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Misconceptions About Atheists

Updated on May 26, 2012

Atheists Are Not Evil: Examining Discrimination Against Atheists

“There are no atheists in foxholes.” This is just one of many derogatory remarks I have heard regarding atheists. Another is by a previous president, George Bush, who said, “No, I don’t know that atheists should be considered as citizens, nor should they be considered as patriots. This is one nation under God.” Not only does this go against the constitutional guarantee that all men are created equal, not only does this go against the principal of separation of church and state, but it also goes against basic Christian teachings of treat thy neighbor as you wish to be treated. Why so much hatred?

Today the atheist is perhaps the most discriminated against minority group, as other minority groups such as African Americans, Jews, and even homosexuals have or are slowly gaining equal rights and standing in society. Atheists, however, are the minority no one thinks twice about before ridiculing; the minority that few are willing to stand up for. Well I am an atheist, and I am standing up for myself.

Most of the time I feel unable to express myself openly unless I am with my close friends, because I am afraid of being ridiculed. I feel like I have to tread carefully around adults I don’t know very well, because I am afraid that they will treat me differently if they know that I’m an atheist. For example, I am applying for a scholarship that is rewarded from a very religious, conservative elderly couple and I am afraid to express my individuality in this area, even though it is very important to me and a vital part of who I am, because I am afraid my application will be thrown in the trash if they find out I’m an atheist.

I don’t want to have to walk on eggshells my entire life, just out of fear of being treated differently. Why should I? I’ve done nothing wrong. The idea of atheists being immoral, unjust, or even simply bad people has permeated society to such an extent that most people don’t question it anymore. I think most people cringe on the inside when they hear the term ‘atheist.’ But it’s not like I walk around with a bomb strapped to my chest. Why should anyone treat me any differently?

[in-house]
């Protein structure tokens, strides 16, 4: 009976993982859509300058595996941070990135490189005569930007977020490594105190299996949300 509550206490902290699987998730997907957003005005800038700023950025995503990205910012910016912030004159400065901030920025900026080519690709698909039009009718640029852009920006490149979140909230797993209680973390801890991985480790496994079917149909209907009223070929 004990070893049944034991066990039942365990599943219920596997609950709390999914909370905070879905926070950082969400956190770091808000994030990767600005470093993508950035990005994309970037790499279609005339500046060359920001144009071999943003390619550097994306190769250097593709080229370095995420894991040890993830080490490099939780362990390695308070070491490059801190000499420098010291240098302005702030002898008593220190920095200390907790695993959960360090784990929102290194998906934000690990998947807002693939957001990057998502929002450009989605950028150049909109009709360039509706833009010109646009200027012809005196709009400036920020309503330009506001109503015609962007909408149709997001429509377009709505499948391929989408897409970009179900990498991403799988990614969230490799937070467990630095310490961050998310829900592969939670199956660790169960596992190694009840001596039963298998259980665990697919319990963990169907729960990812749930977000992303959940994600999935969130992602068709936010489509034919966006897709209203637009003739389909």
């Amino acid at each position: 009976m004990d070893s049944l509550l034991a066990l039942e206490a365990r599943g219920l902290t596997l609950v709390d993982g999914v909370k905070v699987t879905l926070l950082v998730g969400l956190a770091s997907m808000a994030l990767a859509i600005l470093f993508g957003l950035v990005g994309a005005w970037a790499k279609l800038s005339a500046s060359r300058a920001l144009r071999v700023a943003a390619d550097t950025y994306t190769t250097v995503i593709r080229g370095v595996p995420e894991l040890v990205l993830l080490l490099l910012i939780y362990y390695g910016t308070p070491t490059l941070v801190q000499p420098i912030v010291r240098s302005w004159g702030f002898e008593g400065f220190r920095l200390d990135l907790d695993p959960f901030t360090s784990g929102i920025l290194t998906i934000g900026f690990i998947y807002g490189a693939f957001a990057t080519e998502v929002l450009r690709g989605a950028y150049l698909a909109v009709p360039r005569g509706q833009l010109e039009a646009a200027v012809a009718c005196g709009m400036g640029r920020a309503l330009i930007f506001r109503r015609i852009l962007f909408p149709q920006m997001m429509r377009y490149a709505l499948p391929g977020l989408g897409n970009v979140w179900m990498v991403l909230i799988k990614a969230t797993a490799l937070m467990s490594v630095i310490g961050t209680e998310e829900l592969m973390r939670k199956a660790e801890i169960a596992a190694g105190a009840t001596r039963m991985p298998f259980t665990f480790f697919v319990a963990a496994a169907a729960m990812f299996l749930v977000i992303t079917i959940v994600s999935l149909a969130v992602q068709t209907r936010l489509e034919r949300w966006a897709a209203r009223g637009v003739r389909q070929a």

Let’s take a look at the facts. Atheists comprise about 0.21 percent of the prison population of America, according to a 1997 Federal Bureau of Prisons census. Atheists also comprise about 93 percent of the members of the National Academy of Sciences. Also, according to a study published in 2008 in the Journal of Religion and Society, Japan is one of the most atheist countries in the world, with over eighty percent of its population accepting of evolution and fewer than ten percent certain that god exists; and despite its population of over a hundred million people, Japan is one of the least crime-prone countries in the world, and has the lowest rate of teen pregnancy of any developed nation. Furthermore, Denmark ranks fourth on the Global Peace Index, and 43-80 percent of its population proclaims atheism. The Czech Republic ranks fifth, and 54-61 percent of its population claims to be atheist. It would seem to me that there is a positive correlation between atheism and peacefulness. So why the discrimination and hatred on the part of people claiming to be accepting and nonjudgmental Christians? It simply doesn’t make any sense to me.